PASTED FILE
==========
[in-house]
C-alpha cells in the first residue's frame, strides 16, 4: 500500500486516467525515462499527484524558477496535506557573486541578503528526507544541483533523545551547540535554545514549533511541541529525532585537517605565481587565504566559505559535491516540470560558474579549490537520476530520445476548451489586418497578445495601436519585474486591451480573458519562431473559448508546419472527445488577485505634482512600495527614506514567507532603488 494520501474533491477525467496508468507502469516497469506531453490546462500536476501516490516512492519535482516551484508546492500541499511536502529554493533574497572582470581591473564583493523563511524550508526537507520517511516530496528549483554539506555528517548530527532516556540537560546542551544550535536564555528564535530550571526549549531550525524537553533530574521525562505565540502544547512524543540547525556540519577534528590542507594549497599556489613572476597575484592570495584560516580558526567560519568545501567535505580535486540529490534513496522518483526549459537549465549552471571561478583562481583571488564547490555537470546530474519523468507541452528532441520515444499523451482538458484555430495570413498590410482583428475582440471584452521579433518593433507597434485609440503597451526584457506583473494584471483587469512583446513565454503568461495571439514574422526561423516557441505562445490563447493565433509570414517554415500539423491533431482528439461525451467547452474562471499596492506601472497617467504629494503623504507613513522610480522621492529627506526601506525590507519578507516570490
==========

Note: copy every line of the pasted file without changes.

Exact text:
[in-house]
C-alpha cells in the first residue's frame, strides 16, 4: 500500500486516467525515462499527484524558477496535506557573486541578503528526507544541483533523545551547540535554545514549533511541541529525532585537517605565481587565504566559505559535491516540470560558474579549490537520476530520445476548451489586418497578445495601436519585474486591451480573458519562431473559448508546419472527445488577485505634482512600495527614506514567507532603488 494520501474533491477525467496508468507502469516497469506531453490546462500536476501516490516512492519535482516551484508546492500541499511536502529554493533574497572582470581591473564583493523563511524550508526537507520517511516530496528549483554539506555528517548530527532516556540537560546542551544550535536564555528564535530550571526549549531550525524537553533530574521525562505565540502544547512524543540547525556540519577534528590542507594549497599556489613572476597575484592570495584560516580558526567560519568545501567535505580535486540529490534513496522518483526549459537549465549552471571561478583562481583571488564547490555537470546530474519523468507541452528532441520515444499523451482538458484555430495570413498590410482583428475582440471584452521579433518593433507597434485609440503597451526584457506583473494584471483587469512583446513565454503568461495571439514574422526561423516557441505562445490563447493565433509570414517554415500539423491533431482528439461525451467547452474562471499596492506601472497617467504629494503623504507613513522610480522621492529627506526601506525590507519578507516570490